This JAMA Guide to Statistics and Methods explains the basic concepts underlying convolutional neural networks (CNNs), a type of machine learning being used to automate the reading of medical images.
Neural networks, a subclass of methods in the broader field of machine learning, are highly effective in enabling computer systems to analyze data, facilitating the work of clinicians. Neural networks have been used since the 1980s, with convolutional neural networks (CNNs) applied to images beginning in the 1990s.1-3 Examples include identifying natural images of everyday life,4 classifying retinal pathology,5 selecting cellular elements on pathological slides,6 and correctly identifying the spatial orientation of chest radiographs.7 Successful neural networks for such tasks are typically composed of multiple analysis layers; the term deep learning is also (synonymously) used to describe this class of neural networks.
OPENING THE DEEP LEARNING BLACK BOX
One way to understand how CNNs work is to use an analogy of written language. Ideas are communicated in written articles that are composed of a series of paragraphs that are, in turn, made of sentences, sentences of words, and words from collections of letters. Understanding text comes after assessing the relationships of the letters to one another in increasing layers of complexity (a “deep” hierarchical representation: from letters, to words, to sentences, to paragraphs). Images are analyzed by computers via motifs, instead of letters. A motif is a collection of pixels that form a basic unit of analysis, the simplest of which represent the most basic pattern for communicating visual information, just as a letter does for language. After the computer learns the form of these motifs, they are detected in images using a filter that is matched to the motif’s structure.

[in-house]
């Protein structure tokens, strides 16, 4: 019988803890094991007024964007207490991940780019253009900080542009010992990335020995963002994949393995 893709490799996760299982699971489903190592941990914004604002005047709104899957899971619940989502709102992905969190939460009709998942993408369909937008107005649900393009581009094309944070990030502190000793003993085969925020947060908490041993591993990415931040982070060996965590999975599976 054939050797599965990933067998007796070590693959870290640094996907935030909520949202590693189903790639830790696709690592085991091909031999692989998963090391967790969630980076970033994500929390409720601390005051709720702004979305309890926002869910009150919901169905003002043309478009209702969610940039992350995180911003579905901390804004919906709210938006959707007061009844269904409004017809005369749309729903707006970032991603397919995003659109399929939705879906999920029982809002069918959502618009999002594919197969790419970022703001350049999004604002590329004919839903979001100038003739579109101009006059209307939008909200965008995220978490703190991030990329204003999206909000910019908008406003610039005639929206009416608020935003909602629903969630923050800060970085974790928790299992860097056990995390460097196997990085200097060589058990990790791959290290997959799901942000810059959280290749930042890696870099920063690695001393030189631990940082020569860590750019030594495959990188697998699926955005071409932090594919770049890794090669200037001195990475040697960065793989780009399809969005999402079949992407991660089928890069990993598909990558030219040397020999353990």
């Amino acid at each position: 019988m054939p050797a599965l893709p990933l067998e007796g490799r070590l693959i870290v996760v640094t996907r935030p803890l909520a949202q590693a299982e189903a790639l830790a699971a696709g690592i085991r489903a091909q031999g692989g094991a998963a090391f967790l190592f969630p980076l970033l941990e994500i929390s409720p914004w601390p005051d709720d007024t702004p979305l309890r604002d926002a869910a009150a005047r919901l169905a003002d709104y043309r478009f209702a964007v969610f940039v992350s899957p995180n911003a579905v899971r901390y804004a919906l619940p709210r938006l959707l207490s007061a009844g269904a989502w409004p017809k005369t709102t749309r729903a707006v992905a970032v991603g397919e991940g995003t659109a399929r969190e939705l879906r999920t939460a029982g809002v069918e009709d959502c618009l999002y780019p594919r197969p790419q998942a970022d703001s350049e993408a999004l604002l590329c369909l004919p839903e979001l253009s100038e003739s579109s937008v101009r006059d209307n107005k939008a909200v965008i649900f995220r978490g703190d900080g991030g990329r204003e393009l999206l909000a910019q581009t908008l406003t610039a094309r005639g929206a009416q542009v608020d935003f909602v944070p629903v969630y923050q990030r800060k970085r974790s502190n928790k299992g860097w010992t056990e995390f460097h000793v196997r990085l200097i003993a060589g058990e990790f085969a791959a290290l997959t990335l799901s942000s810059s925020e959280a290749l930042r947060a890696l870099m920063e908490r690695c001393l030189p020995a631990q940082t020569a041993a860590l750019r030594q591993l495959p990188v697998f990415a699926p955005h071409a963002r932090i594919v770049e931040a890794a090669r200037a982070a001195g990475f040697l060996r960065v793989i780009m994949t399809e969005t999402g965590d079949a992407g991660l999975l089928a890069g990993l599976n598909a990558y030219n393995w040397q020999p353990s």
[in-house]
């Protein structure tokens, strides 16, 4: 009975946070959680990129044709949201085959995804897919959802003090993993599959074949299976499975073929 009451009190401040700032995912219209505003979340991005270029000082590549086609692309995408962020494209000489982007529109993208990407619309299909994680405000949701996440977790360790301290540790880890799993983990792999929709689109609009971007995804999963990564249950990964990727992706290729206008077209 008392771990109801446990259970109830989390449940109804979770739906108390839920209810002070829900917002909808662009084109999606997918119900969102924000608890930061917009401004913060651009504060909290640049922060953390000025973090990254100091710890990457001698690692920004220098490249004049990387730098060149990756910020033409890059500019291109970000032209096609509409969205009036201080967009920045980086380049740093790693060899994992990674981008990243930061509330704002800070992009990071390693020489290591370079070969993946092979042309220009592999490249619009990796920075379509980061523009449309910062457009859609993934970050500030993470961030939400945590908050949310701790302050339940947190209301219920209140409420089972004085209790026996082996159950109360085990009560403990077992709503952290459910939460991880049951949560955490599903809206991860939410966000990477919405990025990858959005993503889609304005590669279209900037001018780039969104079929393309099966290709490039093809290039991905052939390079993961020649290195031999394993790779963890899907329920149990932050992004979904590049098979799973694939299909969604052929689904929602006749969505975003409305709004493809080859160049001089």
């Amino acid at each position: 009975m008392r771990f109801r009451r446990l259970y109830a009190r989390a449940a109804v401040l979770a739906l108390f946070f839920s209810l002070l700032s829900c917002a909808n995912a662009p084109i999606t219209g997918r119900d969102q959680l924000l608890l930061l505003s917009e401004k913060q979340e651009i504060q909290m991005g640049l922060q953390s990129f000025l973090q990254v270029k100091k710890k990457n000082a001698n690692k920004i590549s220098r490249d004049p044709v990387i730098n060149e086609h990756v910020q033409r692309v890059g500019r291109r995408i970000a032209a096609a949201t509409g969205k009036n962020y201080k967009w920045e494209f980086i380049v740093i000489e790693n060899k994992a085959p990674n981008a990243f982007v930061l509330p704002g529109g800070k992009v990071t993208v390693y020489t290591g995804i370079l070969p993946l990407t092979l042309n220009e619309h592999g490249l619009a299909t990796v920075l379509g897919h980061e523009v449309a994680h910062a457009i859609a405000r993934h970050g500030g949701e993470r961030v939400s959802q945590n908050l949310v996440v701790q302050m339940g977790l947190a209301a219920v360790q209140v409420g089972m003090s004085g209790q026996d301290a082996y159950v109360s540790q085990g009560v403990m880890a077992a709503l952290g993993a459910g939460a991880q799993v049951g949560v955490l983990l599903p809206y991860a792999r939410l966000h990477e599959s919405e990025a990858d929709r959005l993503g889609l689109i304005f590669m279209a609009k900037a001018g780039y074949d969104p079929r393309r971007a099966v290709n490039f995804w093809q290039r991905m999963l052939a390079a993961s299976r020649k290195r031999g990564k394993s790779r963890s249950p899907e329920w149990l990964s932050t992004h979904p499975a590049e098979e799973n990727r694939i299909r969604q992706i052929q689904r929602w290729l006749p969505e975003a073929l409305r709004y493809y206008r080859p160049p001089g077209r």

Consider the image in the accompanying Video corresponding to a collection of words. An image may be considered as a map, with the location-dependent pixel value reflecting the signal strength at a given point; the collection of pixels yields an image, and in this example the image forms a set of words.
The most primitive building blocks that make up the images are on the first layer of the CNN model; these building blocks correspond to the motifs. The CNN detects these motifs by applying filters to the images. Each filter is a set of pixels that are of similar form as the respective motif. In this example, the first layer filters correspond to the letters of the alphabet. Each filter is shifted sequentially to each location in the image and measures the degree to which the local properties of the image match the ...